Because of the strong Robert family ties in their DNA, neither of those ancestor’s family trees fits. I suspect that one of those ancestors is really a Robert, but I couldn’t say which one. I have read a lot into the original Winters match’s missing paternal tree and, for the record, the new Winters related match chose to leave his Winters family off his tree as well.  On a gut check I think it’s the Winters patriarch whose story is more complicated, but again…what do they know that I don’t I know?

These Winters matches bookend my aunt’s brand new match PureLuck with the documented Robert family. One Winters sits at 280cM and the other at 366cM, you could expect them to have nearly the same relationship level as PureLuck. which would mean they most likely tie up to the Robert family right there around 1900.

Comparing the tests at AncestryDNA, I know the Winters there shares PureLuck as a match.  Since I’m dealing with AncestryDNA, I don’t really know how big of a match they are to each other. I only have the perspective of my aunt, which makes these matches practically equidistant. I would have to suspect that everyone in the scenario is descended from John Roberts somehow.

Also eerily, among these three matches, each man is larger than you’d expect for a second cousin and smaller than you’d expect for a first cousin one time removed. Making me question whether I’ve got my aunt situated in the family tree correctly. Being off a generation here or there can be a big deal.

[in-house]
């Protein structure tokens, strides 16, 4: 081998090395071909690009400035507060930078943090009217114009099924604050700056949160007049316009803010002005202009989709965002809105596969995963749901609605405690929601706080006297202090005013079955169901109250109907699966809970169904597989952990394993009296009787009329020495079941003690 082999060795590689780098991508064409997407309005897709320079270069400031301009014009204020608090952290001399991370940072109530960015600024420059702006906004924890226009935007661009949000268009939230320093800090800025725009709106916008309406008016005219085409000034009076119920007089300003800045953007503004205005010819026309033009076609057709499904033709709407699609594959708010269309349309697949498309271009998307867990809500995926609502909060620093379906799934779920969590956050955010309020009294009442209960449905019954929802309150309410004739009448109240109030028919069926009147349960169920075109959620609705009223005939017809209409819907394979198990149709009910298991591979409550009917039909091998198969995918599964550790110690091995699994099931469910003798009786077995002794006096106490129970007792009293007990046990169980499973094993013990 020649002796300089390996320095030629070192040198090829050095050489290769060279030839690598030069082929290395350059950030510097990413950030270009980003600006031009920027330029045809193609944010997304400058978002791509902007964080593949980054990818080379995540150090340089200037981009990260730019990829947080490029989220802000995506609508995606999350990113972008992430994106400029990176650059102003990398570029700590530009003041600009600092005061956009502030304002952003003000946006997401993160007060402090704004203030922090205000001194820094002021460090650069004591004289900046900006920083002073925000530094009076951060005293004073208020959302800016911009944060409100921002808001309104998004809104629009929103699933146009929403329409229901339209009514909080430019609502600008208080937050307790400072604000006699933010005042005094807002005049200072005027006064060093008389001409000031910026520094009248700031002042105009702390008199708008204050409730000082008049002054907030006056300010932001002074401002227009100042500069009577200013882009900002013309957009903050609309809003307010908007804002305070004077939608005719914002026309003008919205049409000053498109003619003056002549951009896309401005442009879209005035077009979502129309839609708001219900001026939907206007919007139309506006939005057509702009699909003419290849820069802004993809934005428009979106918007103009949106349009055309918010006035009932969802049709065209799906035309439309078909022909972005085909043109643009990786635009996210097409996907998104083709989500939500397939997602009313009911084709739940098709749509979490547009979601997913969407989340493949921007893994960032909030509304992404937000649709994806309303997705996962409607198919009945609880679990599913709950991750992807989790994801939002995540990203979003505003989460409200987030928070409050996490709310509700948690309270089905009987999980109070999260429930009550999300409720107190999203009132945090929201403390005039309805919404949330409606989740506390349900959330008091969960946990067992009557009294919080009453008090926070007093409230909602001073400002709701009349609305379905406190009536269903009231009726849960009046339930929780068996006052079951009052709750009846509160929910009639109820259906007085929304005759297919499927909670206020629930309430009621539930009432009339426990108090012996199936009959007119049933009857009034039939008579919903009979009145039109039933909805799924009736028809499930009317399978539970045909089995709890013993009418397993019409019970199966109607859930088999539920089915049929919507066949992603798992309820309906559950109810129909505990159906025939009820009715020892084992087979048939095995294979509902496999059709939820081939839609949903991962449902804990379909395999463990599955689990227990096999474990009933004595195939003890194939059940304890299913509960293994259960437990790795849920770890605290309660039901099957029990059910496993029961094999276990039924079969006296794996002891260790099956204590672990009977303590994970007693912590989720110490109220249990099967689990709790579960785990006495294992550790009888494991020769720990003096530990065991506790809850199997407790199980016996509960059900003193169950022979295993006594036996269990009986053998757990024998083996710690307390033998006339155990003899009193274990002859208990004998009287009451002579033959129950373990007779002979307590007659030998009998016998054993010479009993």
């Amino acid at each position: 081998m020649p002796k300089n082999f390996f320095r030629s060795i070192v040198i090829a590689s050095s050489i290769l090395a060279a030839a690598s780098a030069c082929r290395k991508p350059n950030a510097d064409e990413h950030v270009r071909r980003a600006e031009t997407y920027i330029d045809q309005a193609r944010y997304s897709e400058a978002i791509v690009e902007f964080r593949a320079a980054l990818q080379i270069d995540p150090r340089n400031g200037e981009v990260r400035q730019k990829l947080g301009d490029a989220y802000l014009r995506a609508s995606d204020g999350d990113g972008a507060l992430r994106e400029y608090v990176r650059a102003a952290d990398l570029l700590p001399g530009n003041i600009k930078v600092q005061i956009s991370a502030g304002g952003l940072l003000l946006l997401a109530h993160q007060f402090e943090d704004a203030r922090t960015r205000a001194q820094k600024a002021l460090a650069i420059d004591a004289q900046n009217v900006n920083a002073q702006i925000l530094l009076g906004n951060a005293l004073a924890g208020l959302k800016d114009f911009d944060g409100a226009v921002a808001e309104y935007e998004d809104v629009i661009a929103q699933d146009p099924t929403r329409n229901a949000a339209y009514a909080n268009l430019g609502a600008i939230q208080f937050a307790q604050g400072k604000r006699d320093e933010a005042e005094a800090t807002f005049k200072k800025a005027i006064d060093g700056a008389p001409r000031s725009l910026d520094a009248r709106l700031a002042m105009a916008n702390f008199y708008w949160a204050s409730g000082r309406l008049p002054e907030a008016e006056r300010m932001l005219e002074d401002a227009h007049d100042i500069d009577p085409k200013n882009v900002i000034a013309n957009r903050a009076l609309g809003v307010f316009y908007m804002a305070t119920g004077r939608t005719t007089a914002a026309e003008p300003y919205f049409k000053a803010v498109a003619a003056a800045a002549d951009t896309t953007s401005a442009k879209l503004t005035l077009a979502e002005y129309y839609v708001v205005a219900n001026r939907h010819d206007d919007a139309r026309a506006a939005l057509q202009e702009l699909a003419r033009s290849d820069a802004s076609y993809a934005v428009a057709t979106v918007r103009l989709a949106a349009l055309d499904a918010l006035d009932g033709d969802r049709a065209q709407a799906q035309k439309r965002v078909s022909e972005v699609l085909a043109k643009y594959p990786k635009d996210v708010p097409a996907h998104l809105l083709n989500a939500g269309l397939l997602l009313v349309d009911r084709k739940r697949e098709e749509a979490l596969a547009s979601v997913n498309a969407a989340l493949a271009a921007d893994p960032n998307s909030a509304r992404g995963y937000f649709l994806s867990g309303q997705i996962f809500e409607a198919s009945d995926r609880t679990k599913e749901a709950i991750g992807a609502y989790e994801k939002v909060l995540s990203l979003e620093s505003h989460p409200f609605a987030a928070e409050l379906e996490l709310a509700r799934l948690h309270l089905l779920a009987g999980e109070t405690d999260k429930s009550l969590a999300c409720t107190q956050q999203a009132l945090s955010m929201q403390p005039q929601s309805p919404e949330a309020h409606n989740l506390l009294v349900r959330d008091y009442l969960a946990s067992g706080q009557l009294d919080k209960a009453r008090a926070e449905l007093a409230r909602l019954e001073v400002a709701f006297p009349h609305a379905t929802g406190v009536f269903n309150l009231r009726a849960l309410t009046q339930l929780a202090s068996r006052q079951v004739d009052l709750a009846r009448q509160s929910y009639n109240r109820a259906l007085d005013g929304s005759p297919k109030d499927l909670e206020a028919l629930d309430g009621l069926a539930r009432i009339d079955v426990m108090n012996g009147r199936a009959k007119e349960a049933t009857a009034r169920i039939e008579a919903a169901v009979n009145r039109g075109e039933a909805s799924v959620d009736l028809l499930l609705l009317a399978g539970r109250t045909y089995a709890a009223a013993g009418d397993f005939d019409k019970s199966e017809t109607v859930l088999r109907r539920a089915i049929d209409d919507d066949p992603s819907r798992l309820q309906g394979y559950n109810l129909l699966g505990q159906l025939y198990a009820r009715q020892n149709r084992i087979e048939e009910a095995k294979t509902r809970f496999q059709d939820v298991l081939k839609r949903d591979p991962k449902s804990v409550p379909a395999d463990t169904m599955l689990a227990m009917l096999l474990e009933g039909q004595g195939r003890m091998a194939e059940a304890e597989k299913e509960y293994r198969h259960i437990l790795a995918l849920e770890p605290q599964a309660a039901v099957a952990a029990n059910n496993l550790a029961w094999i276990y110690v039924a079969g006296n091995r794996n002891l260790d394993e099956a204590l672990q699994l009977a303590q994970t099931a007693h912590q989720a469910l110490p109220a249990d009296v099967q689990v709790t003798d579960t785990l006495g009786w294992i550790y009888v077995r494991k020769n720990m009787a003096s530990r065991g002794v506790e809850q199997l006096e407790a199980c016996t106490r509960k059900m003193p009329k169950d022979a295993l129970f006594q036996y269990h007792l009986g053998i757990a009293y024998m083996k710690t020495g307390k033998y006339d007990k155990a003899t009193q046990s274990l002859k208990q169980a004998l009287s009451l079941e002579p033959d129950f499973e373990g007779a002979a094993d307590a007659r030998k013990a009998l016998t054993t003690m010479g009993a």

If I was dealing with PureLuck alone, my confidence level would be high given our dumb luck and triangulating homework done specifically with the Robert family. I just can’t seem to escape the gravity of the Winters family. I am certain this uncertainty around them will continue to haunt me and leave doubts to gnaw at my confidence until more second cousin level relatives outside the Winters family begin showing up in my aunt’s matches.

What has gone right?

Even with those nagging doubts, I think I’ve got the right family and I’m most confident that I have the right man in that family.

Come Hell or high water, at the cost of not being invited to family reunions anymore and alienating my own relatives as well as total strangers, I feel I have answers for my aunt’s basic questions.

I used four different databases of autosomal matches and spent three…nearly four years putting together clues and triangulating DNA segments with matches and their family trees. I had luck on my side, but luck favors the prepared. I feel like I beat the clock of kidney disease to provide the best answers I can, which is much better than the answers she had before.

I can’t say that I never gave up, because I gave up all the time, but I do feel like I kept giving it chances to work (once enough time…and bitterness had passed). Now, I think I can take a step back and wait for yet more confirming matches to roll in (the way they did with my Elmores).

Maybe, I can treat this more as an enjoyable hobby now rather than the painful dismantling of my recent ancestor’s great and terrible machines.